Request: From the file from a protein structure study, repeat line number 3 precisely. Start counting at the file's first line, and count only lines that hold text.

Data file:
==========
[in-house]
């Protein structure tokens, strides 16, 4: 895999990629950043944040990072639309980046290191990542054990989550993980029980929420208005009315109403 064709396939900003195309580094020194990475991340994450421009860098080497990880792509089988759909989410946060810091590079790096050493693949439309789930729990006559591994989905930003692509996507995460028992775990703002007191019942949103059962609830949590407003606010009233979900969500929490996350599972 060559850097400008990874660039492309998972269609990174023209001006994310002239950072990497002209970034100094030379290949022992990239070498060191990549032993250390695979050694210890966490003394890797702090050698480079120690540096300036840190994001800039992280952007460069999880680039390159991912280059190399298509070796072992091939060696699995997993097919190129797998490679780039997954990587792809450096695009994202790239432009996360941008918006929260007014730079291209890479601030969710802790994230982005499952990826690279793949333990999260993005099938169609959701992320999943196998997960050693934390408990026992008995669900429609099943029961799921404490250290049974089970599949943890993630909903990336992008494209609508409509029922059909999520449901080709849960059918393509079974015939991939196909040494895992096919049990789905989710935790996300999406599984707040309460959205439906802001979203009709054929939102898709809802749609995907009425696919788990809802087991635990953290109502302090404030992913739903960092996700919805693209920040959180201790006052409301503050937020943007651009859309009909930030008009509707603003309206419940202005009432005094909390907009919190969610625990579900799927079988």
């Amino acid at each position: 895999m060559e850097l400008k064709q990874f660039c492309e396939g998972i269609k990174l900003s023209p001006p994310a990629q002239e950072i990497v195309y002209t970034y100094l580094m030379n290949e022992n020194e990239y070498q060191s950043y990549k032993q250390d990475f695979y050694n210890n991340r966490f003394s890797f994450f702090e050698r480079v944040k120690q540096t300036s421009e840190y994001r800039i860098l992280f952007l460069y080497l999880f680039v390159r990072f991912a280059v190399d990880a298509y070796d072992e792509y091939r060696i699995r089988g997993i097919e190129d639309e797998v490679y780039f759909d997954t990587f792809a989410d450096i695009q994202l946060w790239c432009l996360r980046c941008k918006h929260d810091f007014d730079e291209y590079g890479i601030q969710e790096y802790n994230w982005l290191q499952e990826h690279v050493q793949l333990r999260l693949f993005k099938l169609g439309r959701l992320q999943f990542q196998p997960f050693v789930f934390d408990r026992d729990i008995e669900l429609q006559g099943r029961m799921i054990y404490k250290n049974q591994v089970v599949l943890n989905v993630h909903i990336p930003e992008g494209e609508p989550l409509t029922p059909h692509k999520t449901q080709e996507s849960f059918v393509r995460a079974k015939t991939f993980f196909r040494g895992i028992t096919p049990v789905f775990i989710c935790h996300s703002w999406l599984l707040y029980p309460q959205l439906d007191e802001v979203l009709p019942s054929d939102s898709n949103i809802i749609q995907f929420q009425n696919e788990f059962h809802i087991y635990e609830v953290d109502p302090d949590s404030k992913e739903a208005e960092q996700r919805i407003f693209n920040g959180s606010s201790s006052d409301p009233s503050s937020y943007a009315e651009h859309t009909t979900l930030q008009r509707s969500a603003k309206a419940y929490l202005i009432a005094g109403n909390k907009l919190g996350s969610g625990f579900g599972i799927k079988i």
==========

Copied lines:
């Amino acid at each position: 895999m060559e850097l400008k064709q990874f660039c492309e396939g998972i269609k990174l900003s023209p001006p994310a990629q002239e950072i990497v195309y002209t970034y100094l580094m030379n290949e022992n020194e990239y070498q060191s950043y990549k032993q250390d990475f695979y050694n210890n991340r966490f003394s890797f994450f702090e050698r480079v944040k120690q540096t300036s421009e840190y994001r800039i860098l992280f952007l460069y080497l999880f680039v390159r990072f991912a280059v190399d990880a298509y070796d072992e792509y091939r060696i699995r089988g997993i097919e190129d639309e797998v490679y780039f759909d997954t990587f792809a989410d450096i695009q994202l946060w790239c432009l996360r980046c941008k918006h929260d810091f007014d730079e291209y590079g890479i601030q969710e790096y802790n994230w982005l290191q499952e990826h690279v050493q793949l333990r999260l693949f993005k099938l169609g439309r959701l992320q999943f990542q196998p997960f050693v789930f934390d408990r026992d729990i008995e669900l429609q006559g099943r029961m799921i054990y404490k250290n049974q591994v089970v599949l943890n989905v993630h909903i990336p930003e992008g494209e609508p989550l409509t029922p059909h692509k999520t449901q080709e996507s849960f059918v393509r995460a079974k015939t991939f993980f196909r040494g895992i028992t096919p049990v789905f775990i989710c935790h996300s703002w999406l599984l707040y029980p309460q959205l439906d007191e802001v979203l009709p019942s054929d939102s898709n949103i809802i749609q995907f929420q009425n696919e788990f059962h809802i087991y635990e609830v953290d109502p302090d949590s404030k992913e739903a208005e960092q996700r919805i407003f693209n920040g959180s606010s201790s006052d409301p009233s503050s937020y943007a009315e651009h859309t009909t979900l930030q008009r509707s969500a603003k309206a419940y929490l202005i009432a005094g109403n909390k907009l919190g996350s969610g625990f579900g599972i799927k079988i």